If there’s one important truth that every writer should understand, it’s that choosing a niche and mastering that topic is by far the most profitable way to find high paying freelance jobs.
Real estate is one niche in which freelance writers can excel. It can be a very profitable market, whether you’re writing about the marketing aspect or the legal aspect. There’s a ton of copy to be written in this industry, and writers can make a good living if they do it the right way.
Here are some suggestions for getting started in a real estate writing career.
Real estate writing tips
1. Know What Needs Written
Though the bulk of the real estate market is encompassed with property listings, showing properties, and working with clients, there’s a great deal of paperwork involved with the process. There are certain things that real estate agents and landlords must get in writing, and if you were to be involved in this particular writing niche, here are some of the most common things you would be drafting:
- Lease/renewal terms
- Legal documents
- Eviction notices
- Newsletters, emails, and other forms of communication
- Blog posts for marketing purposes
- Social media posts
- Press releases
Each of the writing categories listed above depends on the size of the property and the specific purpose of the site. Your writing tasks may vary by company as a result, but knowing the basics will give you a good headstart.
2. Check Out the Marketing Sector
A big part of real estate writing today is found in the marketing sector. Real estate agents and property managers have discovered the incredible benefits of having a blog for sharing information, building credibility, boosting search engine rankings, encouraging leads, and more. As a result, there’s a great need for real estate blog writers.
You don’t need a heavy background in real estate, although it will give you a competitive edge if you have one. Real estate agents are primarily looking for writers who know how to research facts and bring actionable tips into their articles. If you have a talent for writing and researching, this could be a simple and profitable method of financial gain.
3. Create Website Copy
Along with blogs, agents need great websites. The copy on their websites doesn’t come out of thin air and it performs much better if it’s written by a professional writer rather than by realtors.
Great website copy for realtors involves great attention to detail, an ability to write concisely, and knowing how to direct potential client action. There’s a large element of persuasion in this style of writing, along with concision, clarity, and creativity.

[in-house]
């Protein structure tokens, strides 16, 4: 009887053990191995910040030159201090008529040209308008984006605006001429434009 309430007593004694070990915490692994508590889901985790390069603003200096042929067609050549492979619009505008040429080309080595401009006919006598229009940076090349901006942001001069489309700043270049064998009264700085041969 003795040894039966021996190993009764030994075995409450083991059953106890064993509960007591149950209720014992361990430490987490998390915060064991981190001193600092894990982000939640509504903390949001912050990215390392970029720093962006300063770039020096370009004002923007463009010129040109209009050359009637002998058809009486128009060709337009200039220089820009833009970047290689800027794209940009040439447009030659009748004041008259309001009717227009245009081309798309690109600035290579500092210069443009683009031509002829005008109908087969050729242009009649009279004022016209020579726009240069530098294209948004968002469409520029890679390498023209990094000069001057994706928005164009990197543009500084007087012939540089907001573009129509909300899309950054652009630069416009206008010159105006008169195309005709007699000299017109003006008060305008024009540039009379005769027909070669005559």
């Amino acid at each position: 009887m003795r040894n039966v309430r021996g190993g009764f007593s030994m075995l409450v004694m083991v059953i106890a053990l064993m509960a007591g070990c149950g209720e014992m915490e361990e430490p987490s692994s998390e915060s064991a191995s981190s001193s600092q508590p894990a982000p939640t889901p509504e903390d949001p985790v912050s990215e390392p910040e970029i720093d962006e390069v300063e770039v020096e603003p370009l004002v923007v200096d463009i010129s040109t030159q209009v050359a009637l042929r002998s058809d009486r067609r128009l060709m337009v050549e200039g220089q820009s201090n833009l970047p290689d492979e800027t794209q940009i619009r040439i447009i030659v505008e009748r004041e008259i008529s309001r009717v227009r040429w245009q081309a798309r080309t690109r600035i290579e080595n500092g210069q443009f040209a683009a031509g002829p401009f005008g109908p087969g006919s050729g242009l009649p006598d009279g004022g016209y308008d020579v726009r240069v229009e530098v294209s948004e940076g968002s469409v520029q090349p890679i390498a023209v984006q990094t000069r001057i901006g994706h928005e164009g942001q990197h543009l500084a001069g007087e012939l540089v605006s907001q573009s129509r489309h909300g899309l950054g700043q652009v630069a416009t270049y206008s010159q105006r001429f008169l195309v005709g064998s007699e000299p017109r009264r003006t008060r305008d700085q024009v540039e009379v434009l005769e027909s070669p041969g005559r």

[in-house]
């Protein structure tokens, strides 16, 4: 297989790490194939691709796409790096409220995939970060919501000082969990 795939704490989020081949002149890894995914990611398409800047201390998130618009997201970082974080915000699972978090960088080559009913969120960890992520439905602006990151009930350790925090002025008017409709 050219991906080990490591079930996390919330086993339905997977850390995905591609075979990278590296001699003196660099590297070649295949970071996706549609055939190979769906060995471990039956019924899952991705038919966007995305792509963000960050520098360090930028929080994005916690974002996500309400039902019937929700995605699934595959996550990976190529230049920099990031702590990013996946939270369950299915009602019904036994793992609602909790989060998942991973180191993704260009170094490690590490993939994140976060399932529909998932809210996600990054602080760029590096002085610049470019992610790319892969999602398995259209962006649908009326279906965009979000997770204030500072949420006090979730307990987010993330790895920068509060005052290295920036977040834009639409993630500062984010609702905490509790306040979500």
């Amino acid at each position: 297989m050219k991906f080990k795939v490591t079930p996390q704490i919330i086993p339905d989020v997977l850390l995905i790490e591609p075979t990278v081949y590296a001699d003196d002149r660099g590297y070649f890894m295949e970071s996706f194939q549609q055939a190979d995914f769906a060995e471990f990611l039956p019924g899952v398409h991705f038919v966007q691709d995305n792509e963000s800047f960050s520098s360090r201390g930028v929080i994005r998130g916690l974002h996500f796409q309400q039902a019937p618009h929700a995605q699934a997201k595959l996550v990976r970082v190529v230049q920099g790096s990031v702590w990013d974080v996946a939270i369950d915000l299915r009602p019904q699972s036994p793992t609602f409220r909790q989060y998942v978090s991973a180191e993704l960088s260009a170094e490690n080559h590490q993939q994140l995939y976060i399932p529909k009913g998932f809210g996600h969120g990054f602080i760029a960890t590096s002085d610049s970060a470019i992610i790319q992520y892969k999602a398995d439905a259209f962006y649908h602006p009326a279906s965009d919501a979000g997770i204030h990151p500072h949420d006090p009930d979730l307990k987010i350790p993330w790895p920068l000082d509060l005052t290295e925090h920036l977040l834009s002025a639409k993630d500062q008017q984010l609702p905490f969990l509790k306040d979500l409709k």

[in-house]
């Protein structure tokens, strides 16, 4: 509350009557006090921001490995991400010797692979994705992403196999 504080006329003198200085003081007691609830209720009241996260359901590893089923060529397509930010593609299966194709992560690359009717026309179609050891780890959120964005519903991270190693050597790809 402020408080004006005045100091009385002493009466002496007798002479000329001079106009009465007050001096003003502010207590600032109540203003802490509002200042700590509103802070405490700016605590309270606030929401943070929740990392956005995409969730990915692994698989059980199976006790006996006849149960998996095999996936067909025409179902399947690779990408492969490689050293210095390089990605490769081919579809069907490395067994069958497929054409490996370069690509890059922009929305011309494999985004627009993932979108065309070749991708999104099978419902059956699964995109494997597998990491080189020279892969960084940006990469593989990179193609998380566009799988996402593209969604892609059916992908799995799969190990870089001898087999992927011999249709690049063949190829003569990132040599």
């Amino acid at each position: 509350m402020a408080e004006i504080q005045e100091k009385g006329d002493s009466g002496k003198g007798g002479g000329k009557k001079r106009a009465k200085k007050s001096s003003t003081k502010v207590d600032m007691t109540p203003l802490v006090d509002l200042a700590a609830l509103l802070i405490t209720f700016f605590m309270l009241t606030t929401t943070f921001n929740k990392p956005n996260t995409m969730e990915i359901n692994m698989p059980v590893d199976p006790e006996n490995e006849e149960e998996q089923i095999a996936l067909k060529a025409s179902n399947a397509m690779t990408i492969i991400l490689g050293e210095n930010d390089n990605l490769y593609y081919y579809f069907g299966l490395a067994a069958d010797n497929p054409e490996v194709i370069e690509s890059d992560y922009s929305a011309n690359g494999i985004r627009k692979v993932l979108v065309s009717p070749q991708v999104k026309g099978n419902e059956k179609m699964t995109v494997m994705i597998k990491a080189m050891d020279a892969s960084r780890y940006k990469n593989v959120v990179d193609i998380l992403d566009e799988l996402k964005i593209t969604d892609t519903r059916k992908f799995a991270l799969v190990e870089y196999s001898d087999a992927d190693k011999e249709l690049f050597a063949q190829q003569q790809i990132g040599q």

4. Keep Up with the Market Trends
Though buying and selling houses isn’t part of the real estate writing job description, you should know what’s going on in the industry. This kind of research is what establishing yourself as a niche writer is all about. Closely watch real estate market trends to know when it’s performing well and what causes it to drop. This information will add credibility to anything you write and will give you ideas for topics.
5. Subscribe to Real Estate Publications
You’ll also be a better real estate writer if you’re constantly reading the latest news available. There are hundreds of valuable real estate publications that will help familiarize you with the style of writing necessary for real estate articles and give you insights on the newest trends.
These publications also offer tips for writing in this niche. You’ll gain insights on how to draft legal documents, create newsletters, write website copy, and more. Some of the best publications to follow include:
- Inman News
- Realtor Magazine
- Realty Times
Many of those listed above are blogs and online publications, but others are physical magazines that can be mailed to your door. You may find other publications that you enjoy reading and that can be useful to the industry. It doesn’t matter so much what you read, as long as you’re finding valuable information and using it to improve your niche writing abilities.
Stan Steinberg says
Um, real estate writers don’t draft contracts, eviction notices or Lease/renewal terms or legal documents, EVER. And, a real estate writer most certainly DOES need a “heavy background in real estate.” Unless, of course, the real estate agent the writer is working for actually wants to look like a moron.
WHERE did you come from? WRITE WHAT YOU KNOW.